Business is brisk in the lab of John Wherry and his team from the Department of Microbiology and the Institute for Immunology for papers on killer and helper T cells. Two studies -- bound by their focus on transcription factors important in the immune response – have come out of the lab in the last few weeks. And, they both identify potential new targets for cancer immunotherapies.
The Penn team that discovered a series of related conditions involving autoimmune responses impairing neurological function is taking the program one step further by opening the Penn Center for Autoimmune Neurology.
Les Dutton, Ph.D., will be awarded the 2013 John Scott Award next week. He will be honored with a medal, certificate, and $12,000 for his "work on the elementary processes of oxidation-reduction and the diverse biological events coupled to it." Dutton is the Eldridge Reeves Johnson Professor of Biochemistry and Biophysics, the director of the Johnson Foundation for Molecular Biophysics, a Fellow of the Royal Society, and former chair of the Department of Biochemistry and Biophysics, Perelman School of Medicine, University of Pennsylvania. And an accomplished artist, but more on that later.
Patients with tumors that contain increased numbers of T lymphocytes generally survive longer than those with tumors without T-cell involvement, suggesting that T cells with potent antitumor function naturally exist in cancer and control tumor progression. With the exception of melanoma, it has been difficult to identify and isolate the tumor-reactive T cells from common cancers, however, the ability to do so could be used to fight a patient’s own cancer.
With this zoomed-in view, the Abramson Family Cancer Research Institute (AFCRI) lab of Celeste Simon, PhD, and postdoctoral fellow, T.S. Karin Eisinger-Mathason PhD, report in Cancer Discovery about the potential of the collagen-modifying enzyme PLOD2 as a new therapeutic target for the treatment of metastatic undifferentiated pleomorphic sarcoma.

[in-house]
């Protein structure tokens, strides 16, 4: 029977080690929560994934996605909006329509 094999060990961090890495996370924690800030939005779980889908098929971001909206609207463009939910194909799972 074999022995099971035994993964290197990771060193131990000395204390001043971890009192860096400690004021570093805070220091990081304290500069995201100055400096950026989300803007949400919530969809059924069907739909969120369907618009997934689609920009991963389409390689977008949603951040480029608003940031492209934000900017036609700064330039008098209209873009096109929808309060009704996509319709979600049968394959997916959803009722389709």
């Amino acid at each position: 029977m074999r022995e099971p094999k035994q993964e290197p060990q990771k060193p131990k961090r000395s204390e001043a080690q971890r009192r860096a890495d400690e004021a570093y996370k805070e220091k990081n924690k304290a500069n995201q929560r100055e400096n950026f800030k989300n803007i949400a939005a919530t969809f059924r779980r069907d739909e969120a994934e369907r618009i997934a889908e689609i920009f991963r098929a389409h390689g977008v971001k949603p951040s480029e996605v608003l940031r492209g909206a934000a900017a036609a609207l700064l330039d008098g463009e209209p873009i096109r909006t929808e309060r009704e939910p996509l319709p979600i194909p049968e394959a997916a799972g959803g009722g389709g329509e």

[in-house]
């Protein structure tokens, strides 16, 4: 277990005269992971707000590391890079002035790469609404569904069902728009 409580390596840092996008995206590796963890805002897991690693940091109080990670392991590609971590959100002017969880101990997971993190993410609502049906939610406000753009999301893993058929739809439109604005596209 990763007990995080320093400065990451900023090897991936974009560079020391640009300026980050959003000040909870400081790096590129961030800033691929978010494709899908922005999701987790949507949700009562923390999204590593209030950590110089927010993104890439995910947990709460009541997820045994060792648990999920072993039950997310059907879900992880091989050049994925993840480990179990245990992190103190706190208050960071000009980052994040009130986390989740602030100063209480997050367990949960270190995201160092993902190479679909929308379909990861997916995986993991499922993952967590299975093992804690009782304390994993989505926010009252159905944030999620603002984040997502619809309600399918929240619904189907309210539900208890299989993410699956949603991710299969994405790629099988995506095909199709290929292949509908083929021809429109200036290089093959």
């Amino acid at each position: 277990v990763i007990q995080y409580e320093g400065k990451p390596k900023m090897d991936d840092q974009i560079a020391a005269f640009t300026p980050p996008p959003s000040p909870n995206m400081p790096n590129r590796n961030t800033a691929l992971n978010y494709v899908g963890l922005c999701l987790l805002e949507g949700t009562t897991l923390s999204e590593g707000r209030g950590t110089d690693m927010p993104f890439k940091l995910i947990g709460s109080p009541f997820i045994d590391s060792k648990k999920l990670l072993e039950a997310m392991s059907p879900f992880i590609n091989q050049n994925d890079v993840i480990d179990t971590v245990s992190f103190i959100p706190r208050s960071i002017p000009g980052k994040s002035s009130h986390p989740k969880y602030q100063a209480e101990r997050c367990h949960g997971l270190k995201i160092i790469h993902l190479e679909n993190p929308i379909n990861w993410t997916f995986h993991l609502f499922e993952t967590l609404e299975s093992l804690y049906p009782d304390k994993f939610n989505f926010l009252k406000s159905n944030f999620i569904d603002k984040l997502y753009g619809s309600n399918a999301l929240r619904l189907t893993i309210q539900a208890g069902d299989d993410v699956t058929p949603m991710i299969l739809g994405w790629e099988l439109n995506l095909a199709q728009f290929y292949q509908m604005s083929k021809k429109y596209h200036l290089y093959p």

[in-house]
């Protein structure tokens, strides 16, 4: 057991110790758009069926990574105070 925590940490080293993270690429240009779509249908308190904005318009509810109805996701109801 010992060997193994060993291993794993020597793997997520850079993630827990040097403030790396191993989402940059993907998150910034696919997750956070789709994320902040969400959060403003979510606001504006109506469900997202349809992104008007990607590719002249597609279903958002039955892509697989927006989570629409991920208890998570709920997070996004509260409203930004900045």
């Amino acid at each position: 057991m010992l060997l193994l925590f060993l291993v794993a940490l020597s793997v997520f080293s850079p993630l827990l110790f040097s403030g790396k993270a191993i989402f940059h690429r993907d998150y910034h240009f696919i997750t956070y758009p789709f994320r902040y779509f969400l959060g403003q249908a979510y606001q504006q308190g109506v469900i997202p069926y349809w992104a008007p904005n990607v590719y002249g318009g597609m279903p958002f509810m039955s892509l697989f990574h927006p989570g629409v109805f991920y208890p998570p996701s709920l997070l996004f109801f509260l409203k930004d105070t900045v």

To show its gratitude to all laboratory professionals, the department of Pathology and Laboratory Medicine celebrated Medical Laboratory Professionals Week April 22-26, with a host of activities, such as Phillies Night, in appreciation of all the hard work and dedication of the hundreds of staff and faculty members working in more than 30 different laboratories across the Penn campus.
Penn Medicine will play a starring role in the Philadelphia Science Festival again this year. The Festival is a citywide collaboration showcasing science and technology every April. This year it runs from April 19 - 28, 10 days to celebrate the region’s strengths in science and technology, bringing together more than 100 partners from academia to museums to restaurants.
To celebrate February as American Heart Month, the News Blog is highlighting some of the latest heart-centric news and stories from all areas of Penn Medicine. “I know this sounds like a cliché, but one of the main reasons I’m interested in learning about the genetic basis of heart...
“We showed for the first time that clotting is reversible,” says John Weisel, Ph.D., professor of Cell and Developmental Biology, in contrast to a long-standing assumption that it isn’t. Weisel and colleagues showed how these sometimes dangerous knots of protein and cells are actually a dynamic, mutable structure this month...